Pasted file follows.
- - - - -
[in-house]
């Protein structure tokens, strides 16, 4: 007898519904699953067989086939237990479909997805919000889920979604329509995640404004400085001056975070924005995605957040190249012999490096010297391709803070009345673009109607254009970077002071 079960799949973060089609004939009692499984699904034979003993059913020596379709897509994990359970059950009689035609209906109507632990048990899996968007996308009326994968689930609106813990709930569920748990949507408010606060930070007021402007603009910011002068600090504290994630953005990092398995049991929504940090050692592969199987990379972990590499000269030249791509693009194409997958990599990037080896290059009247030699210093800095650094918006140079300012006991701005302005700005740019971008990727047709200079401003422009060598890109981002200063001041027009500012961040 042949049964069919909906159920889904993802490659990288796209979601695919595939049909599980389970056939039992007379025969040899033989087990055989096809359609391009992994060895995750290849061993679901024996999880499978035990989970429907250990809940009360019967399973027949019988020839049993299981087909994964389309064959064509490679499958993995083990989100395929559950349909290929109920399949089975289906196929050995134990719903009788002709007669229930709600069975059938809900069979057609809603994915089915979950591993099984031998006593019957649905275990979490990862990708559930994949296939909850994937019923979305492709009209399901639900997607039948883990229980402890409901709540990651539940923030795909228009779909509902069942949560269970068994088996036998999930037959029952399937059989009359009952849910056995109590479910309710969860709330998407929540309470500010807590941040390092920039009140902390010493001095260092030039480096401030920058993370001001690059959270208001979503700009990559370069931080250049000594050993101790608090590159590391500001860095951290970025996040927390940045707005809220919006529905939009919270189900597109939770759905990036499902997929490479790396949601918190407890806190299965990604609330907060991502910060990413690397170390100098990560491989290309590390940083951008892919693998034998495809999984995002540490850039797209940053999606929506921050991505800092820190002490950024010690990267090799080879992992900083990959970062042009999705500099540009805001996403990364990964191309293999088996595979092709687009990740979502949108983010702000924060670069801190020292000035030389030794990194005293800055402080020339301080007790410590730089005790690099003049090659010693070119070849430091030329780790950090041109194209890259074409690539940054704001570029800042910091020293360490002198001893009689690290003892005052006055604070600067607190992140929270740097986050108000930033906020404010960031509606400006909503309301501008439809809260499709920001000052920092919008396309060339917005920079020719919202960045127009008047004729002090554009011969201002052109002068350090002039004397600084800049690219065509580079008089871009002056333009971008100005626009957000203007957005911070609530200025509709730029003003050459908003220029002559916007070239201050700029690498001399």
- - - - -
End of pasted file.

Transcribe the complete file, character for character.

[in-house]
């Protein structure tokens, strides 16, 4: 007898519904699953067989086939237990479909997805919000889920979604329509995640404004400085001056975070924005995605957040190249012999490096010297391709803070009345673009109607254009970077002071 079960799949973060089609004939009692499984699904034979003993059913020596379709897509994990359970059950009689035609209906109507632990048990899996968007996308009326994968689930609106813990709930569920748990949507408010606060930070007021402007603009910011002068600090504290994630953005990092398995049991929504940090050692592969199987990379972990590499000269030249791509693009194409997958990599990037080896290059009247030699210093800095650094918006140079300012006991701005302005700005740019971008990727047709200079401003422009060598890109981002200063001041027009500012961040 042949049964069919909906159920889904993802490659990288796209979601695919595939049909599980389970056939039992007379025969040899033989087990055989096809359609391009992994060895995750290849061993679901024996999880499978035990989970429907250990809940009360019967399973027949019988020839049993299981087909994964389309064959064509490679499958993995083990989100395929559950349909290929109920399949089975289906196929050995134990719903009788002709007669229930709600069975059938809900069979057609809603994915089915979950591993099984031998006593019957649905275990979490990862990708559930994949296939909850994937019923979305492709009209399901639900997607039948883990229980402890409901709540990651539940923030795909228009779909509902069942949560269970068994088996036998999930037959029952399937059989009359009952849910056995109590479910309710969860709330998407929540309470500010807590941040390092920039009140902390010493001095260092030039480096401030920058993370001001690059959270208001979503700009990559370069931080250049000594050993101790608090590159590391500001860095951290970025996040927390940045707005809220919006529905939009919270189900597109939770759905990036499902997929490479790396949601918190407890806190299965990604609330907060991502910060990413690397170390100098990560491989290309590390940083951008892919693998034998495809999984995002540490850039797209940053999606929506921050991505800092820190002490950024010690990267090799080879992992900083990959970062042009999705500099540009805001996403990364990964191309293999088996595979092709687009990740979502949108983010702000924060670069801190020292000035030389030794990194005293800055402080020339301080007790410590730089005790690099003049090659010693070119070849430091030329780790950090041109194209890259074409690539940054704001570029800042910091020293360490002198001893009689690290003892005052006055604070600067607190992140929270740097986050108000930033906020404010960031509606400006909503309301501008439809809260499709920001000052920092919008396309060339917005920079020719919202960045127009008047004729002090554009011969201002052109002068350090002039004397600084800049690219065509580079008089871009002056333009971008100005626009957000203007957005911070609530200025509709730029003003050459908003220029002559916007070239201050700029690498001399």